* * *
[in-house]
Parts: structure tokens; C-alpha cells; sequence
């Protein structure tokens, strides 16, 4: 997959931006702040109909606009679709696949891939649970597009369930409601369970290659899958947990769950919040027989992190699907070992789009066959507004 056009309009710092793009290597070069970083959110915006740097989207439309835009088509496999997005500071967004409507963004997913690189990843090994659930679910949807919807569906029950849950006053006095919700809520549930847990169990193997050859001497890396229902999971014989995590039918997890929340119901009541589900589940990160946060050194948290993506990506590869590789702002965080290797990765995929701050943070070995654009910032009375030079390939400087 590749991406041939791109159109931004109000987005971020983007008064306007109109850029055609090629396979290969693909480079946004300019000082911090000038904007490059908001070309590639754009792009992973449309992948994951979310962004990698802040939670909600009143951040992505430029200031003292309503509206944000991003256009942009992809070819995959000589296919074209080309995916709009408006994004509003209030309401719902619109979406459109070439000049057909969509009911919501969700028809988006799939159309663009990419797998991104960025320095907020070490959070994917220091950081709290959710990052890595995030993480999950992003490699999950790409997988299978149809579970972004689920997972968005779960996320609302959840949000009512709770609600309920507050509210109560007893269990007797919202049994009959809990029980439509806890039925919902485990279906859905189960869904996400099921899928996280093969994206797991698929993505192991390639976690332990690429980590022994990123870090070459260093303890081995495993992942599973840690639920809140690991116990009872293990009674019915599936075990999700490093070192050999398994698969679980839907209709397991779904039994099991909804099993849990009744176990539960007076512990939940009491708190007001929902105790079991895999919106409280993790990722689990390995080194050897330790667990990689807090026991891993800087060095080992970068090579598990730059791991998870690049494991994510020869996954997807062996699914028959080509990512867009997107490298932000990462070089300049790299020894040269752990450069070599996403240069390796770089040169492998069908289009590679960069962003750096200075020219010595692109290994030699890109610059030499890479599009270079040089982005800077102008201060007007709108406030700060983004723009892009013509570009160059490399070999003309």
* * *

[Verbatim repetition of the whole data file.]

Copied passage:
[in-house]
Parts: structure tokens; C-alpha cells; sequence
């Protein structure tokens, strides 16, 4: 997959931006702040109909606009679709696949891939649970597009369930409601369970290659899958947990769950919040027989992190699907070992789009066959507004 056009309009710092793009290597070069970083959110915006740097989207439309835009088509496999997005500071967004409507963004997913690189990843090994659930679910949807919807569906029950849950006053006095919700809520549930847990169990193997050859001497890396229902999971014989995590039918997890929340119901009541589900589940990160946060050194948290993506990506590869590789702002965080290797990765995929701050943070070995654009910032009375030079390939400087 590749991406041939791109159109931004109000987005971020983007008064306007109109850029055609090629396979290969693909480079946004300019000082911090000038904007490059908001070309590639754009792009992973449309992948994951979310962004990698802040939670909600009143951040992505430029200031003292309503509206944000991003256009942009992809070819995959000589296919074209080309995916709009408006994004509003209030309401719902619109979406459109070439000049057909969509009911919501969700028809988006799939159309663009990419797998991104960025320095907020070490959070994917220091950081709290959710990052890595995030993480999950992003490699999950790409997988299978149809579970972004689920997972968005779960996320609302959840949000009512709770609600309920507050509210109560007893269990007797919202049994009959809990029980439509806890039925919902485990279906859905189960869904996400099921899928996280093969994206797991698929993505192991390639976690332990690429980590022994990123870090070459260093303890081995495993992942599973840690639920809140690991116990009872293990009674019915599936075990999700490093070192050999398994698969679980839907209709397991779904039994099991909804099993849990009744176990539960007076512990939940009491708190007001929902105790079991895999919106409280993790990722689990390995080194050897330790667990990689807090026991891993800087060095080992970068090579598990730059791991998870690049494991994510020869996954997807062996699914028959080509990512867009997107490298932000990462070089300049790299020894040269752990450069070599996403240069390796770089040169492998069908289009590679960069962003750096200075020219010595692109290994030699890109610059030499890479599009270079040089982005800077102008201060007007709108406030700060983004723009892009013509570009160059490399070999003309």